From acclaimed Toronto-based poet, novelist, and playwright, Priscila Uppal, comes Gap Riot Press’ first chapbook, What Linda Said: The Poems.
What Linda Said contains the poems performed as a part of Uppal’s emotional and hilarious play of the same name, which premiered in August 2017 as a part of Toronto’s SummerWorks Theatre and Performance Festival. Printed at Swimmer’s Group in a limited run of 100 copies. Each chapbook is printed on high-quality paper with a card stock cover featuring an illustration of a sea turtle by Toronto artist and Gap Riot resident designer Stace Schmidt. Making this publication even more unique, each WLS chapbook contains one unique author photo of Priscila Uppal taken by Toronto photographer Mark Tearle.
To purchase copies of What Linda Said: The Poems, email the editors at firstname.lastname@example.org.
I wanted to write a short story where this woman was in love with a painting—not in awe, or enamoured, but actually in love, deeply–as if the painting and the woman had been separated at birth, both never quite understanding why they were never quite right—at home as they say—in their own skins.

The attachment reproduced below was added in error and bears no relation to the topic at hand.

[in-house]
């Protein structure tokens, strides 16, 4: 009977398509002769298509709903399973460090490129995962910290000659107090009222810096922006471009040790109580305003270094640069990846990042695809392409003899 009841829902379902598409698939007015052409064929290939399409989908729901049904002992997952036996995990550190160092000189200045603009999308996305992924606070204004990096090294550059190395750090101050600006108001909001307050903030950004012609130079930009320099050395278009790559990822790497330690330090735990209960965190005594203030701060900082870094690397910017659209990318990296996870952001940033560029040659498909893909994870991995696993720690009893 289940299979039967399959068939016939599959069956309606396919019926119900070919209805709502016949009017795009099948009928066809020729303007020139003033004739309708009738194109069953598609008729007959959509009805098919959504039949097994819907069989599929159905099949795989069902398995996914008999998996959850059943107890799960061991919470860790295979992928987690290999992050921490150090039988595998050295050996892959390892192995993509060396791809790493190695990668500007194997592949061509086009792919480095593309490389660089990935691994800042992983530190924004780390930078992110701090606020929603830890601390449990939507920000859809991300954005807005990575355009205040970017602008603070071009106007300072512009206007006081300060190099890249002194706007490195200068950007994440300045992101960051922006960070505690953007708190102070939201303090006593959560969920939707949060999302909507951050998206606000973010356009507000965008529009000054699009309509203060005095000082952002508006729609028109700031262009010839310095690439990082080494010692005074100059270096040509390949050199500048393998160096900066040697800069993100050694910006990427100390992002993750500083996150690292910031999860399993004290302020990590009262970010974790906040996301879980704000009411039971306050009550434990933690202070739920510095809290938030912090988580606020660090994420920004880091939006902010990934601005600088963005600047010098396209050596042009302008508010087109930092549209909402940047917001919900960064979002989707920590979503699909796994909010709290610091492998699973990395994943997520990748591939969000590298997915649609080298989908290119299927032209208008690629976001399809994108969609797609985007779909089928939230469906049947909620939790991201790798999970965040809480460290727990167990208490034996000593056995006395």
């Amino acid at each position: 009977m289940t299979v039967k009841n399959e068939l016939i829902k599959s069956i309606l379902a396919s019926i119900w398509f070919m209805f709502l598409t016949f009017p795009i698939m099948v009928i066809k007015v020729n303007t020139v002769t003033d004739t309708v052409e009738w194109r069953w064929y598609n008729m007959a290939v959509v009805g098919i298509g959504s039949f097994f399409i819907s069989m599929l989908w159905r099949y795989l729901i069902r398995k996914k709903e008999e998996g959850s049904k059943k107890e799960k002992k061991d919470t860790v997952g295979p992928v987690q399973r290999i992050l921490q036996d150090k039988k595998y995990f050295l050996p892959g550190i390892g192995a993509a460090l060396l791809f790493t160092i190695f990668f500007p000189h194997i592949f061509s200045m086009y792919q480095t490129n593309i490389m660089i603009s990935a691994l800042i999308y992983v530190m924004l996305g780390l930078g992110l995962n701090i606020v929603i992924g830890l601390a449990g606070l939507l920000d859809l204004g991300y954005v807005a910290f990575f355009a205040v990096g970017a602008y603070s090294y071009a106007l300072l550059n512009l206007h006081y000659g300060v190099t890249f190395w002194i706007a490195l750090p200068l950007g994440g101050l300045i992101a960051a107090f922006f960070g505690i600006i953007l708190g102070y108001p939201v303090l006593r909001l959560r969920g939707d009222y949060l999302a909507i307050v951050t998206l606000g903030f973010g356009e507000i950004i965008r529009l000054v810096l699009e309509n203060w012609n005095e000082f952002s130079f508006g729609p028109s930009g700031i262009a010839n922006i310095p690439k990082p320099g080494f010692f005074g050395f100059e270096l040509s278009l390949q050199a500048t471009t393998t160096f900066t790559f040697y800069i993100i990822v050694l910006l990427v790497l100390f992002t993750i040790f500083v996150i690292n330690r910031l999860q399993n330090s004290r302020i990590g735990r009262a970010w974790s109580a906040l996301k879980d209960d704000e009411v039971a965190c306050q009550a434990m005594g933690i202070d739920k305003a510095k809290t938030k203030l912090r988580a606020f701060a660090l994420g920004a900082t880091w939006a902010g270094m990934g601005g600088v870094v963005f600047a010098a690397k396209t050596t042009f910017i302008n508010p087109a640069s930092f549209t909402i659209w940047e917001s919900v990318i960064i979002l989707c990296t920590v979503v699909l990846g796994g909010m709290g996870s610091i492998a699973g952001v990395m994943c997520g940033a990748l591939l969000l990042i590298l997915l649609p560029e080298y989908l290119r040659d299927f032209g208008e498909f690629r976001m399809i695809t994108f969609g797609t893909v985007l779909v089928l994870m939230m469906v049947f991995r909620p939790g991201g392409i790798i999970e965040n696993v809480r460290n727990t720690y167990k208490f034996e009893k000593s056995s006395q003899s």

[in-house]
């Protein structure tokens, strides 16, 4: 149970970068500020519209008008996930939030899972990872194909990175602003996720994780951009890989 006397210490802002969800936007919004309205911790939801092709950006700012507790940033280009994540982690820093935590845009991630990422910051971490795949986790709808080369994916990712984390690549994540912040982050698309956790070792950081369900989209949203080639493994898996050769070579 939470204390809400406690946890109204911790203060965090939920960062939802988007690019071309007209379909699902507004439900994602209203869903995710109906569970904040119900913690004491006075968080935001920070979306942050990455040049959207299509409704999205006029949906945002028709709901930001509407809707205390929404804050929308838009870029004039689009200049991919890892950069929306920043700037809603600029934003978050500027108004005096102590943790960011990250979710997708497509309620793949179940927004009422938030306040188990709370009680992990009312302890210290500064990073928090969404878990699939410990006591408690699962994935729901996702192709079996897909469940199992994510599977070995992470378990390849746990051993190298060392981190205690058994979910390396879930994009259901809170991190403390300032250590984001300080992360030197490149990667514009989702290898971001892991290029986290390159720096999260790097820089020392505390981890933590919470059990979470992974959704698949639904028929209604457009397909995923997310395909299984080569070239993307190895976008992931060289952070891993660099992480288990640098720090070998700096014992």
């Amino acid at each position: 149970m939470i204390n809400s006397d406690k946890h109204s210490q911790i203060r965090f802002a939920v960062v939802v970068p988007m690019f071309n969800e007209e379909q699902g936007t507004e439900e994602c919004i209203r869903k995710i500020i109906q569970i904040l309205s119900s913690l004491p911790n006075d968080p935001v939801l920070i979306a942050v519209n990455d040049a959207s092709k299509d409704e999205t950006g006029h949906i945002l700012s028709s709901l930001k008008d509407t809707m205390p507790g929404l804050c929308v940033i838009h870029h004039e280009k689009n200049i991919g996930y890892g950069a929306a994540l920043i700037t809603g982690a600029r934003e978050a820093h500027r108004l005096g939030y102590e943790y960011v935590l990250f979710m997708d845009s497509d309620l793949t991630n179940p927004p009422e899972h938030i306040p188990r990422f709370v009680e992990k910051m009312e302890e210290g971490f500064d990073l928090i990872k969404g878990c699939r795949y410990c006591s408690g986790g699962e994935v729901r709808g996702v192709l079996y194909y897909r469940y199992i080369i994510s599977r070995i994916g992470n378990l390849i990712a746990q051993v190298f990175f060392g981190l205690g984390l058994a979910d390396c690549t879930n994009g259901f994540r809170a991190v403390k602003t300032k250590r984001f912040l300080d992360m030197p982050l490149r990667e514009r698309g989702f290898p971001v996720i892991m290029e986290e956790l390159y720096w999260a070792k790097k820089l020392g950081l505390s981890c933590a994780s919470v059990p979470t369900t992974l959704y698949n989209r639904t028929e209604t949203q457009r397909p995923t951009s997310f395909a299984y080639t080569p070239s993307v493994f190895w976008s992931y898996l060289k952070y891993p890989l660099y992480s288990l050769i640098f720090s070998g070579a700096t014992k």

And the painting was in love with her too, but had no way of communicating its relief that it had finally found its rightful place in the world six feet in front of her.
And this painting was not of a man or woman, or even a bridge or an oak tree or a basset hound, but was a series of lines—straight lines that appeared to be static to everyone else except the woman who understood the lines were letters, letters addressed to her.
The woman wrote letters back. Yes, love letters. And when the gallery was open, she left them on the white cushions of her bench. And when the gallery was closed, she slipped them underneath the door.
Most of the letters were picked up by a security guard, who fell deeply in love with the woman. This woman who only had eyes for the painting.
Oh, I forgot to mention, the painting and the short story were both called Gravity.
I imagined the security guard stealing the painting so the woman would one day track him down and attach herself to him.
But she stopped going to the gallery, the way lovers stop loving without knowing why, the sharp pain of initial separation spreading out like a long line, thinner and thinner, until it becomes invisible to the naked eye.